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The toilet paper: Femininity, class and mis-recognition

Research output: Contribution to Journal/MagazineJournal articlepeer-review

<mark>Journal publication date</mark>1/05/2001
<mark>Journal</mark>Women's Studies International Forum
Issue number3-4
Number of pages13
Pages (from-to)295-307
Publication StatusPublished
<mark>Original language</mark>English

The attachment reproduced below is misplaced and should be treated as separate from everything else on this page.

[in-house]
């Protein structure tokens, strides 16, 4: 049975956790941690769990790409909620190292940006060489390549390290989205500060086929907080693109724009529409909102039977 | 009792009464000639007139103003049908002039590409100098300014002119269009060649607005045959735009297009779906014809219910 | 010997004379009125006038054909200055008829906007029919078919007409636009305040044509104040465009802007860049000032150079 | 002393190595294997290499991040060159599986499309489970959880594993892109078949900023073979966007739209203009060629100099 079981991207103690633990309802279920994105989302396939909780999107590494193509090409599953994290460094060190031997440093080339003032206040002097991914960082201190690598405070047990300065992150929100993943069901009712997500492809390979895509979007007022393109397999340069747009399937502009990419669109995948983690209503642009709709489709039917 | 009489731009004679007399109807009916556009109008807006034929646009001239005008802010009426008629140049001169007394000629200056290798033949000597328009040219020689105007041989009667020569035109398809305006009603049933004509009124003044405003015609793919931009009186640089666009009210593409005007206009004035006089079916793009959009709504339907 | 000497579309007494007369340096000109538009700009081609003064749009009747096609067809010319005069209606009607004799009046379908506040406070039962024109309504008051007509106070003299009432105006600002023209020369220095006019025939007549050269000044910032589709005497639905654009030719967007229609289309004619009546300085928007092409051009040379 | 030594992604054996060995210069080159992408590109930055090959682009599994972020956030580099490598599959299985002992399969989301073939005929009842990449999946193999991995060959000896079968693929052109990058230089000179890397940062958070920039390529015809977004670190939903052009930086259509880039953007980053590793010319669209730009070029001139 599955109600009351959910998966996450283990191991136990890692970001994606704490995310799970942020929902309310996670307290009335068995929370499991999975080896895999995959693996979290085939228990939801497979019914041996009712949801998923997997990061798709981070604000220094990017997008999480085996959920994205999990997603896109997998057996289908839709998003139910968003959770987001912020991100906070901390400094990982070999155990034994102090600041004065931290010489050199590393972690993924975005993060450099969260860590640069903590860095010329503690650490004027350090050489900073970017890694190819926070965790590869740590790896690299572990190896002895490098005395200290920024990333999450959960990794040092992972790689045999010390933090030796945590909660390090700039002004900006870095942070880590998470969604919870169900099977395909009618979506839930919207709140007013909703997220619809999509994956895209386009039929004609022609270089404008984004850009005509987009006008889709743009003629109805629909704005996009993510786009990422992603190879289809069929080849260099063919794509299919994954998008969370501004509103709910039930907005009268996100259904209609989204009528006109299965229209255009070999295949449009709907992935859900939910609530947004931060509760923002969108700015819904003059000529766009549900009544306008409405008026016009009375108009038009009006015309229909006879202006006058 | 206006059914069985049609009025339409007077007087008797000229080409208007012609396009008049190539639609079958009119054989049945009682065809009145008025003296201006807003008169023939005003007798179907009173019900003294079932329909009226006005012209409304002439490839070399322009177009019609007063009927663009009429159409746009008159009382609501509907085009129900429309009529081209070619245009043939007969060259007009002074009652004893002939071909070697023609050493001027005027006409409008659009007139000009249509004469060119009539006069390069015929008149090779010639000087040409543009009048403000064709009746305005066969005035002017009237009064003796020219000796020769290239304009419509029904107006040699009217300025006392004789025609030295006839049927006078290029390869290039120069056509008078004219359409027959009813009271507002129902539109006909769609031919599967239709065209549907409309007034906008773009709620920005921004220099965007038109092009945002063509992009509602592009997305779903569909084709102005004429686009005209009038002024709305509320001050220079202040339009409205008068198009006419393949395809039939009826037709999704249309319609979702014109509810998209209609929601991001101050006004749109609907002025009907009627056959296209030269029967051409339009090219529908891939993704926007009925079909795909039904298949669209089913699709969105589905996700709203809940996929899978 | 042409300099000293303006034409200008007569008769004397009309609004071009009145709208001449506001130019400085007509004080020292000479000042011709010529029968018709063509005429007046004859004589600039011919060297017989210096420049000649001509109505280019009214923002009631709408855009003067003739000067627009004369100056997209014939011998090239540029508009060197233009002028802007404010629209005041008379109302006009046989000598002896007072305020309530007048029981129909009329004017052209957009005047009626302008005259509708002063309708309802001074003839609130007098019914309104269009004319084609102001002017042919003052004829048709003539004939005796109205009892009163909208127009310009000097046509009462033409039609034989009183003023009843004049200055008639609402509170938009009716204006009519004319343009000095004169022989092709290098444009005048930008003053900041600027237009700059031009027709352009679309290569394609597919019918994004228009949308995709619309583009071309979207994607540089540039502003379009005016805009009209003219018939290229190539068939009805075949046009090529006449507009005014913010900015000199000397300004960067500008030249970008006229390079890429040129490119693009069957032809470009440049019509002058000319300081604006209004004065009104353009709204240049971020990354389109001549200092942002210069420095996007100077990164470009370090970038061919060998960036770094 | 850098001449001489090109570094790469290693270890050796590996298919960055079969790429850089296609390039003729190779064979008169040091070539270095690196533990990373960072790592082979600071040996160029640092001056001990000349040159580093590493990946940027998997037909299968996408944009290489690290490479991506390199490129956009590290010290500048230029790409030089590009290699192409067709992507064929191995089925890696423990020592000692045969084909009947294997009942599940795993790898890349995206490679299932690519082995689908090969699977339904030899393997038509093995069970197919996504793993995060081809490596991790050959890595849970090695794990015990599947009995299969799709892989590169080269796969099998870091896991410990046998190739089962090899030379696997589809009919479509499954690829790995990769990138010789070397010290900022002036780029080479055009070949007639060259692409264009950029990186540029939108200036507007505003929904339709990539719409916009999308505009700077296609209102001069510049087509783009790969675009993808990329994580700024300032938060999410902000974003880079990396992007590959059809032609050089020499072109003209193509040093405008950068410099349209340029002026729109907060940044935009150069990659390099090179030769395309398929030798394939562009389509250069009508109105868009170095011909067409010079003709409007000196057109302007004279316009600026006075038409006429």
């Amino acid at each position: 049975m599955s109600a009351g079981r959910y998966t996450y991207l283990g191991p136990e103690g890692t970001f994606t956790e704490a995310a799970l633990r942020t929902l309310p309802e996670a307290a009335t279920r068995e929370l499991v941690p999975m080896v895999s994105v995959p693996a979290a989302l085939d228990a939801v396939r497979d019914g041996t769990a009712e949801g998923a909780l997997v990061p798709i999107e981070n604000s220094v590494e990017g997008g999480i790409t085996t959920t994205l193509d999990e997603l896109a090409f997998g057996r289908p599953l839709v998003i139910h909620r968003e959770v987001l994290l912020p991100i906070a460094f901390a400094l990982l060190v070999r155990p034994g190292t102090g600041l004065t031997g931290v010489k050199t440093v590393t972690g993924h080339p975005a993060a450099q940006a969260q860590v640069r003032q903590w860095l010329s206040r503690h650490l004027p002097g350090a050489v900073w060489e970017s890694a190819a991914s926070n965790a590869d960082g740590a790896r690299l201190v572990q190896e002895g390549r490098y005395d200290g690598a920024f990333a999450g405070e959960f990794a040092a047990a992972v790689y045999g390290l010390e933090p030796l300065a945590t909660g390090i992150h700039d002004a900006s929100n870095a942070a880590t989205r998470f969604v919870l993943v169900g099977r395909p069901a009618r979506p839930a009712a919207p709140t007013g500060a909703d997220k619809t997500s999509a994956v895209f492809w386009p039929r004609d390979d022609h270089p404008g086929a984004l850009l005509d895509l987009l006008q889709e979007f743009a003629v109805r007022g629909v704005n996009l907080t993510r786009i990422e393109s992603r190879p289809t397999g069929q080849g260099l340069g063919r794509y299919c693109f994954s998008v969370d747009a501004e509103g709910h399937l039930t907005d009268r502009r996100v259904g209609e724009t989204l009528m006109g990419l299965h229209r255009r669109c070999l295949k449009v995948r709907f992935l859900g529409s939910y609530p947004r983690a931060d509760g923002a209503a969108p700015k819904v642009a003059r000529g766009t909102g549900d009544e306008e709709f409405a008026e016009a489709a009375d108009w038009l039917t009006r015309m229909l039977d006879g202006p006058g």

This article unpacks the paradoxical and ambivalent meaning and value of femininity; both its theorization and its practice. To do this it draws on specific empirical sites in the UK-women's toilets-to think through the significance of the contemporary politics of recognition, a politics that Nancy Fraser (1995) argues is displacing the politics of redistribution. The first part of the article explores how the appearance of femininity as a form of cultural capital is utilized and theorized. It also shows how femininity is known and judged and frequently mis-recognised through historical classed positions that are premised on appearance being read as a value of personhood. This analysis is then applied to the empirical research, drawing on two different research projects to make its arguments. Using examples of the tension in women's toilets, it shows how the feminine-appearing body is judged on the basis of excess and devalued but also, paradoxically, given authority to shame and judge. The different processes of mis-recognition invoked in the toilets expose the way class underpins any reading of bodies on the basis of appearance.